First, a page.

Date: Tue, Jul 27, 1999 4:55 PM
Subject: comments on the funeral rule
to whom it may concern,
my name is kevin gray and i am founder and ceo of Direct Casket a chain of casket stores in southern california and new york. this is not my first correspondence regarding the upcoming workshop/hearings on the funeral rule but hopefully the most coherent. As the founder of the first, and probably the largest retailer of caskets since the amendment to the funeral rule in 1994, I believe I am preeminently qualified to participate in this workshop to lend a retailers point of view on the rule and its positive effect for consumers. Prior to my becoming a retailer, I owned Traditional Casket Corp. the largest distributor of all wood construction caskets in the country before Service Corp Int'l acquired most of my accounts and forced me to sell out.
From our inception, I hypothesized that it would be a difficult road just providing caskets to consumers who would then have to face an "angered" funeral director. This hypothesis has proven to be true based upon the feedback we receive from various customers. Although funeral directors are obliged by law, many choose to either circumvent it or ignore it entirely. I have stacks of surveys returned from customers citing egregious acts imposed upon them by funeral directors in order to either dissuade them from using our service or at the very least, make them feel extremely uncomfortable.
Unfortunately, many of these documented complaints appear to have gone unheeded by the Federal Trade Commission.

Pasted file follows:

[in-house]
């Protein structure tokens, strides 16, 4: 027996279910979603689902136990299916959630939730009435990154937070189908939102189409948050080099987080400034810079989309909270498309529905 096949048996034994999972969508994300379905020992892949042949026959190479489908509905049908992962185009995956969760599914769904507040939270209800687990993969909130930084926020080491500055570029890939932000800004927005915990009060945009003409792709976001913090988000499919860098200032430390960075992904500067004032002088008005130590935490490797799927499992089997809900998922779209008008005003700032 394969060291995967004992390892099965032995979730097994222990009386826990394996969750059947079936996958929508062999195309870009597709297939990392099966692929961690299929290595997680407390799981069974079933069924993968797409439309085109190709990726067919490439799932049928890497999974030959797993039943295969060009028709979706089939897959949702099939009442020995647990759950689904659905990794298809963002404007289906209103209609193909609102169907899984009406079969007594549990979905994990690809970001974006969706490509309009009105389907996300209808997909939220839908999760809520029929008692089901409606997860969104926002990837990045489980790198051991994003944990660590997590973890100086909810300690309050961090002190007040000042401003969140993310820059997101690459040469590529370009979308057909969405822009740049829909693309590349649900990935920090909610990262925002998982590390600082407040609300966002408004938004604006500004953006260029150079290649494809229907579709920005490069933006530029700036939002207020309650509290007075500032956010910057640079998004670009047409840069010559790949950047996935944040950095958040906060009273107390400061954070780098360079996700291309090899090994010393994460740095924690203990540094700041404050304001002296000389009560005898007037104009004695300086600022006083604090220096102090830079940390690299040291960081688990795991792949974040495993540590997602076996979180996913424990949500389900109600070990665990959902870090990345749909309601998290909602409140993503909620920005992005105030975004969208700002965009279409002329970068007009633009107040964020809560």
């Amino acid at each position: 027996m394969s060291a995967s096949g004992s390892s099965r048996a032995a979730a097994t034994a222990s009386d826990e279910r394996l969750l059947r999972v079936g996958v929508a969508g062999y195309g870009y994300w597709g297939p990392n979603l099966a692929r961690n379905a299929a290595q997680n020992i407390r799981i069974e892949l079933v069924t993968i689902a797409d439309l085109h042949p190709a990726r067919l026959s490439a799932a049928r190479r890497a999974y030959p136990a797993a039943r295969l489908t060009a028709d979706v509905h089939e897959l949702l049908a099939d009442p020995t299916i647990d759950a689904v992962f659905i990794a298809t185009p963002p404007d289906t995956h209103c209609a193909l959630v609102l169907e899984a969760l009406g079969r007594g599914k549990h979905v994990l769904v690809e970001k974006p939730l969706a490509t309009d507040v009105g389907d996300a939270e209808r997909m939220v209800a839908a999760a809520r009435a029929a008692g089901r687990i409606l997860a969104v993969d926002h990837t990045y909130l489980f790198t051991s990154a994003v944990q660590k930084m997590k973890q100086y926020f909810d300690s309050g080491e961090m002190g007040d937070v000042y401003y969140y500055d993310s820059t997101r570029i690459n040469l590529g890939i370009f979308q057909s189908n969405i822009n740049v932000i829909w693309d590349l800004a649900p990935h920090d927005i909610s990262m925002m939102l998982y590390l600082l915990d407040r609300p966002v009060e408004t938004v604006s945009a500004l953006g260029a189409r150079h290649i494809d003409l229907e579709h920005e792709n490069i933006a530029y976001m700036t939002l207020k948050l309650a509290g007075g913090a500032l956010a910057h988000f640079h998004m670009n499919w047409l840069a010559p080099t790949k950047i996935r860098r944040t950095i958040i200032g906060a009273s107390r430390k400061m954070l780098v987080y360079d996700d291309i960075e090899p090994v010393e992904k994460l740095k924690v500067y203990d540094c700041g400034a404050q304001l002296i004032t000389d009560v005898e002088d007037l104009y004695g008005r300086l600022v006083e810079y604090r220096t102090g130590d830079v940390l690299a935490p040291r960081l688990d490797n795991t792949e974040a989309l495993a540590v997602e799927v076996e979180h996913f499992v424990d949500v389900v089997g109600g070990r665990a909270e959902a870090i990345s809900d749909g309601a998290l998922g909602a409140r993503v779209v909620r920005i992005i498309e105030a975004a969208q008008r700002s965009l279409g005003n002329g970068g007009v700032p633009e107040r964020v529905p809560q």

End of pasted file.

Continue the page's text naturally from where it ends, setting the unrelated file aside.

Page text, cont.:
Since our inception, we have sold over 7000 caskets. We calculate an average savings to the consumer of at least $1000 per casket. Additionally, we believe we save consumers an average of $1000 per funeral on the service charge by either referring them to a lower cost provider or giving empowering them to make informed decisions when arranging the funeral themselves.
Lastly, we cna only guess at the money consumers have saved by ultimately purchasing their casket from the funeral home at a "matched" price where the funeral home agreed to match our significantly lowwer prices only to salvage something and hopefully put us out of business in the process If you total these estimates, we calculate we have saved consumers almost $15 million dollars since our inception.
It would be a crime to enact legislation or amend the rule in any way that either puts us under the thumb of the funeral industry (read funeral homes) or precludes us from competing fairly with funeral homes by allowing them to start charging a handling fee. In fact, some are doing just that by inflating their existing service charges to those who purchase a casket elsewhere but offering a discount to only those who buy the casket from them. Perhaps this loathsome practice of "sham discounting" can be explored at these hearings.
I hope I am given the opportunity to participate. As a former owner of a rather large distributorship of caskets to funeral homes, I have been on all ends of this business and would be glad to give a point of view that at the very least, would be most enlightening.
Please let me know if I will be asked to participate.